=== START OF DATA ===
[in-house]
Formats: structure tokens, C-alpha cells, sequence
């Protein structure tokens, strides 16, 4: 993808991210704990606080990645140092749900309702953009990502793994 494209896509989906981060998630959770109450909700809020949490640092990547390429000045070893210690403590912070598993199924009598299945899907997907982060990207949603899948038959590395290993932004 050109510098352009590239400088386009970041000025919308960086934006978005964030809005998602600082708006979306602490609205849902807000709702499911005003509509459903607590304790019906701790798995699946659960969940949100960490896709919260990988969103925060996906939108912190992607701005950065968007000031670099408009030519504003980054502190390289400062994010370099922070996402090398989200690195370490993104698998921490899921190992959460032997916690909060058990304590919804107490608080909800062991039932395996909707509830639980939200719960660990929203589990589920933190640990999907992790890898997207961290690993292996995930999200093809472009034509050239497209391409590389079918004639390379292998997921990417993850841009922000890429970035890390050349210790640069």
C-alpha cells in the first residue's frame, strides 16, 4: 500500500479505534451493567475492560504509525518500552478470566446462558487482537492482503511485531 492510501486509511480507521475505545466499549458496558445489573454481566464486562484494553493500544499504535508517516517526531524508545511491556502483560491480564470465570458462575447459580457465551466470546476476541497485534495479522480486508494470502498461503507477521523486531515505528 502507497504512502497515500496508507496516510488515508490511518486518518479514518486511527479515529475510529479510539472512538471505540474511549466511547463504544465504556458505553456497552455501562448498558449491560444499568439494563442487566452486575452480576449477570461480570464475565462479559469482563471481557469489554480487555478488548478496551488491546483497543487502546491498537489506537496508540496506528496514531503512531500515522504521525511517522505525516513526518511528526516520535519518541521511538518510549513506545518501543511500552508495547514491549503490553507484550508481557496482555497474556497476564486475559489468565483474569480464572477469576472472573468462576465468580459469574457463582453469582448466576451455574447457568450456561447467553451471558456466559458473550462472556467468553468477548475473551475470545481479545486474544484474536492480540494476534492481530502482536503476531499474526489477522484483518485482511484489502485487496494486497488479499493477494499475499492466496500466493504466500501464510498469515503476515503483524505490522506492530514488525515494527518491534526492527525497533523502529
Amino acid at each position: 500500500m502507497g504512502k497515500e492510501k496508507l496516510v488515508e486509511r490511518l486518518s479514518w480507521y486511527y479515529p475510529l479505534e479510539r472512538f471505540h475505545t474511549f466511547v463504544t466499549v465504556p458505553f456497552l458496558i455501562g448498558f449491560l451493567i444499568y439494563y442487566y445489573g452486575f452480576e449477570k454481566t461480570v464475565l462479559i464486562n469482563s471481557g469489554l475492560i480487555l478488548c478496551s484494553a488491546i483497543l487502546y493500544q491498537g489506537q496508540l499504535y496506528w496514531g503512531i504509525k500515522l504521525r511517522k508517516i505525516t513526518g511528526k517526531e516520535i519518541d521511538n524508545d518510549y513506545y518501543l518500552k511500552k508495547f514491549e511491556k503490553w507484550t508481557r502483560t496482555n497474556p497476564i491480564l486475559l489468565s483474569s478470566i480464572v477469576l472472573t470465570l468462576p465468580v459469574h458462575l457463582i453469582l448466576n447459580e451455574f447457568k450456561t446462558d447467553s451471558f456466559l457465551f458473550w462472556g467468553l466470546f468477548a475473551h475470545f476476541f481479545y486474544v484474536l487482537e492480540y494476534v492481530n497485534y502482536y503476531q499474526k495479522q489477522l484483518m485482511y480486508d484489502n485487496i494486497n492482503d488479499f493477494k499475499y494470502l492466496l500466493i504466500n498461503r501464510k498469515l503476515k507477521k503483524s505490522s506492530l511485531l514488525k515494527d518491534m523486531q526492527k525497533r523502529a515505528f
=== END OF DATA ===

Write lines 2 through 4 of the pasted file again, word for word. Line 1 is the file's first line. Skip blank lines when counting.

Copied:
Formats: structure tokens, C-alpha cells, sequence
């Protein structure tokens, strides 16, 4: 993808991210704990606080990645140092749900309702953009990502793994 494209896509989906981060998630959770109450909700809020949490640092990547390429000045070893210690403590912070598993199924009598299945899907997907982060990207949603899948038959590395290993932004 050109510098352009590239400088386009970041000025919308960086934006978005964030809005998602600082708006979306602490609205849902807000709702499911005003509509459903607590304790019906701790798995699946659960969940949100960490896709919260990988969103925060996906939108912190992607701005950065968007000031670099408009030519504003980054502190390289400062994010370099922070996402090398989200690195370490993104698998921490899921190992959460032997916690909060058990304590919804107490608080909800062991039932395996909707509830639980939200719960660990929203589990589920933190640990999907992790890898997207961290690993292996995930999200093809472009034509050239497209391409590389079918004639390379292998997921990417993850841009922000890429970035890390050349210790640069």
C-alpha cells in the first residue's frame, strides 16, 4: 500500500479505534451493567475492560504509525518500552478470566446462558487482537492482503511485531 492510501486509511480507521475505545466499549458496558445489573454481566464486562484494553493500544499504535508517516517526531524508545511491556502483560491480564470465570458462575447459580457465551466470546476476541497485534495479522480486508494470502498461503507477521523486531515505528 502507497504512502497515500496508507496516510488515508490511518486518518479514518486511527479515529475510529479510539472512538471505540474511549466511547463504544465504556458505553456497552455501562448498558449491560444499568439494563442487566452486575452480576449477570461480570464475565462479559469482563471481557469489554480487555478488548478496551488491546483497543487502546491498537489506537496508540496506528496514531503512531500515522504521525511517522505525516513526518511528526516520535519518541521511538518510549513506545518501543511500552508495547514491549503490553507484550508481557496482555497474556497476564486475559489468565483474569480464572477469576472472573468462576465468580459469574457463582453469582448466576451455574447457568450456561447467553451471558456466559458473550462472556467468553468477548475473551475470545481479545486474544484474536492480540494476534492481530502482536503476531499474526489477522484483518485482511484489502485487496494486497488479499493477494499475499492466496500466493504466500501464510498469515503476515503483524505490522506492530514488525515494527518491534526492527525497533523502529